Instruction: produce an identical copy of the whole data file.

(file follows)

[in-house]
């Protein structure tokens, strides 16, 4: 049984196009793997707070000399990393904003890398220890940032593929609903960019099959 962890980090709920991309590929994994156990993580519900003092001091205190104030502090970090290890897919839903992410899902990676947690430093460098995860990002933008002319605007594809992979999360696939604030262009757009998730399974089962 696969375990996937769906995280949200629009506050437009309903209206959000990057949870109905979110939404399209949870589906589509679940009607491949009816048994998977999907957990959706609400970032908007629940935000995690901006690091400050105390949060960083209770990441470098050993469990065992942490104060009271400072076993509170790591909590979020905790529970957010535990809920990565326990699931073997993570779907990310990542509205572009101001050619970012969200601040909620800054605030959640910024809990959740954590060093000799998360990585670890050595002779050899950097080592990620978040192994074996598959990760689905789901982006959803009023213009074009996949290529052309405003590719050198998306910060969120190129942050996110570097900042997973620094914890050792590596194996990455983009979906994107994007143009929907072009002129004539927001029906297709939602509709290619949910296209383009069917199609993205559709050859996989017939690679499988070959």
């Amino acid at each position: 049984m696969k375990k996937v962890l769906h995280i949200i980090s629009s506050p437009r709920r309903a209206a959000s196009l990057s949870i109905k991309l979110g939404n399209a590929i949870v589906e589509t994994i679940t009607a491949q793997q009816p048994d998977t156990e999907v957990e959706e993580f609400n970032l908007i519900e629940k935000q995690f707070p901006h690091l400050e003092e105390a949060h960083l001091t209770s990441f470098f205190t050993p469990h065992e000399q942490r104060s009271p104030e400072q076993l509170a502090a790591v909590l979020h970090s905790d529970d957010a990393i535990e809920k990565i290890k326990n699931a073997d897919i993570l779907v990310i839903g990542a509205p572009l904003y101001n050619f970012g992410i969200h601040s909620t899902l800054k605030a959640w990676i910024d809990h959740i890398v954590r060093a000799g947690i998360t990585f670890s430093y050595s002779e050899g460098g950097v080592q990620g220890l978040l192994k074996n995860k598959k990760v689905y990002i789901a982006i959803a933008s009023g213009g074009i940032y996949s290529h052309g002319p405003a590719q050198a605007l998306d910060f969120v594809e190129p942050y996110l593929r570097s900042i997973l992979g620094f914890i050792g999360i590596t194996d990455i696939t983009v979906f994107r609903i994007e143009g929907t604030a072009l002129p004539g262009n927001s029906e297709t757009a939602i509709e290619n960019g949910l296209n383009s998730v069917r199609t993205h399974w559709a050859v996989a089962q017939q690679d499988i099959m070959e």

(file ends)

[in-house]
């Protein structure tokens, strides 16, 4: 049984196009793997707070000399990393904003890398220890940032593929609903960019099959 962890980090709920991309590929994994156990993580519900003092001091205190104030502090970090290890897919839903992410899902990676947690430093460098995860990002933008002319605007594809992979999360696939604030262009757009998730399974089962 696969375990996937769906995280949200629009506050437009309903209206959000990057949870109905979110939404399209949870589906589509679940009607491949009816048994998977999907957990959706609400970032908007629940935000995690901006690091400050105390949060960083209770990441470098050993469990065992942490104060009271400072076993509170790591909590979020905790529970957010535990809920990565326990699931073997993570779907990310990542509205572009101001050619970012969200601040909620800054605030959640910024809990959740954590060093000799998360990585670890050595002779050899950097080592990620978040192994074996598959990760689905789901982006959803009023213009074009996949290529052309405003590719050198998306910060969120190129942050996110570097900042997973620094914890050792590596194996990455983009979906994107994007143009929907072009002129004539927001029906297709939602509709290619949910296209383009069917199609993205559709050859996989017939690679499988070959």
């Amino acid at each position: 049984m696969k375990k996937v962890l769906h995280i949200i980090s629009s506050p437009r709920r309903a209206a959000s196009l990057s949870i109905k991309l979110g939404n399209a590929i949870v589906e589509t994994i679940t009607a491949q793997q009816p048994d998977t156990e999907v957990e959706e993580f609400n970032l908007i519900e629940k935000q995690f707070p901006h690091l400050e003092e105390a949060h960083l001091t209770s990441f470098f205190t050993p469990h065992e000399q942490r104060s009271p104030e400072q076993l509170a502090a790591v909590l979020h970090s905790d529970d957010a990393i535990e809920k990565i290890k326990n699931a073997d897919i993570l779907v990310i839903g990542a509205p572009l904003y101001n050619f970012g992410i969200h601040s909620t899902l800054k605030a959640w990676i910024d809990h959740i890398v954590r060093a000799g947690i998360t990585f670890s430093y050595s002779e050899g460098g950097v080592q990620g220890l978040l192994k074996n995860k598959k990760v689905y990002i789901a982006i959803a933008s009023g213009g074009i940032y996949s290529h052309g002319p405003a590719q050198a605007l998306d910060f969120v594809e190129p942050y996110l593929r570097s900042i997973l992979g620094f914890i050792g999360i590596t194996d990455i696939t983009v979906f994107r609903i994007e143009g929907t604030a072009l002129p004539g262009n927001s029906e297709t757009a939602i509709e290619n960019g949910l296209n383009s998730v069917r199609t993205h399974w559709a050859v996989a089962q017939q690679d499988i099959m070959e």